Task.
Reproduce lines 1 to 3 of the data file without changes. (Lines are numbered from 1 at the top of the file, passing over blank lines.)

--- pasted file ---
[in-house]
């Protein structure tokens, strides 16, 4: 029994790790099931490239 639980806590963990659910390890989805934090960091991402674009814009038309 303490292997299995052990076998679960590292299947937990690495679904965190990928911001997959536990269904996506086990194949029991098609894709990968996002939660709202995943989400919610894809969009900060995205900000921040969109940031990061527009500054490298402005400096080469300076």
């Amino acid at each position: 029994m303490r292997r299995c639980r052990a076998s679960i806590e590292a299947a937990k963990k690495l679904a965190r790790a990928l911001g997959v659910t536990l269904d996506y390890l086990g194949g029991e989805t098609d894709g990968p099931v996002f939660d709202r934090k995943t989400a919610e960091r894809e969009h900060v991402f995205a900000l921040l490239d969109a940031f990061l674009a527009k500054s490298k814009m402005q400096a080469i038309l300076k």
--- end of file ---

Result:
[in-house]
């Protein structure tokens, strides 16, 4: 029994790790099931490239 639980806590963990659910390890989805934090960091991402674009814009038309 303490292997299995052990076998679960590292299947937990690495679904965190990928911001997959536990269904996506086990194949029991098609894709990968996002939660709202995943989400919610894809969009900060995205900000921040969109940031990061527009500054490298402005400096080469300076």
């Amino acid at each position: 029994m303490r292997r299995c639980r052990a076998s679960i806590e590292a299947a937990k963990k690495l679904a965190r790790a990928l911001g997959v659910t536990l269904d996506y390890l086990g194949g029991e989805t098609d894709g990968p099931v996002f939660d709202r934090k995943t989400a919610e960091r894809e969009h900060v991402f995205a900000l921040l490239d969109a940031f990061l674009a527009k500054s490298k814009m402005q400096a080469i038309l300076k």